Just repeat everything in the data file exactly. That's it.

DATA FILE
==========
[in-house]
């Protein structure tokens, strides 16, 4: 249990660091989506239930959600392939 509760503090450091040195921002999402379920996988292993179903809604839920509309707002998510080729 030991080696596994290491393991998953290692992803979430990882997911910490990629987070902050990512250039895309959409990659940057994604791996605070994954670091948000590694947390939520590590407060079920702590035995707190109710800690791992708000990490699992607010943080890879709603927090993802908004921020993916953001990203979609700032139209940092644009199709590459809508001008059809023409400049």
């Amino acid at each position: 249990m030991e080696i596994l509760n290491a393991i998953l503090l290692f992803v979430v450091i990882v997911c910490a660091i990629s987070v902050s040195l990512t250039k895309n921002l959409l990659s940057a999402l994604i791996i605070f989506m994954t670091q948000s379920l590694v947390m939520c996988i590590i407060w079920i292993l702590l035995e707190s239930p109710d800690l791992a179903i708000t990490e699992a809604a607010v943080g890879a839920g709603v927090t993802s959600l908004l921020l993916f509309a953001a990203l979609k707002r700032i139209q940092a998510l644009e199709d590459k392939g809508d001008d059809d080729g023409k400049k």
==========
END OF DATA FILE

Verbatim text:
[in-house]
């Protein structure tokens, strides 16, 4: 249990660091989506239930959600392939 509760503090450091040195921002999402379920996988292993179903809604839920509309707002998510080729 030991080696596994290491393991998953290692992803979430990882997911910490990629987070902050990512250039895309959409990659940057994604791996605070994954670091948000590694947390939520590590407060079920702590035995707190109710800690791992708000990490699992607010943080890879709603927090993802908004921020993916953001990203979609700032139209940092644009199709590459809508001008059809023409400049």
């Amino acid at each position: 249990m030991e080696i596994l509760n290491a393991i998953l503090l290692f992803v979430v450091i990882v997911c910490a660091i990629s987070v902050s040195l990512t250039k895309n921002l959409l990659s940057a999402l994604i791996i605070f989506m994954t670091q948000s379920l590694v947390m939520c996988i590590i407060w079920i292993l702590l035995e707190s239930p109710d800690l791992a179903i708000t990490e699992a809604a607010v943080g890879a839920g709603v927090t993802s959600l908004l921020l993916f509309a953001a990203l979609k707002r700032i139209q940092a998510l644009e199709d590459k392939g809508d001008d059809d080729g023409k400049k």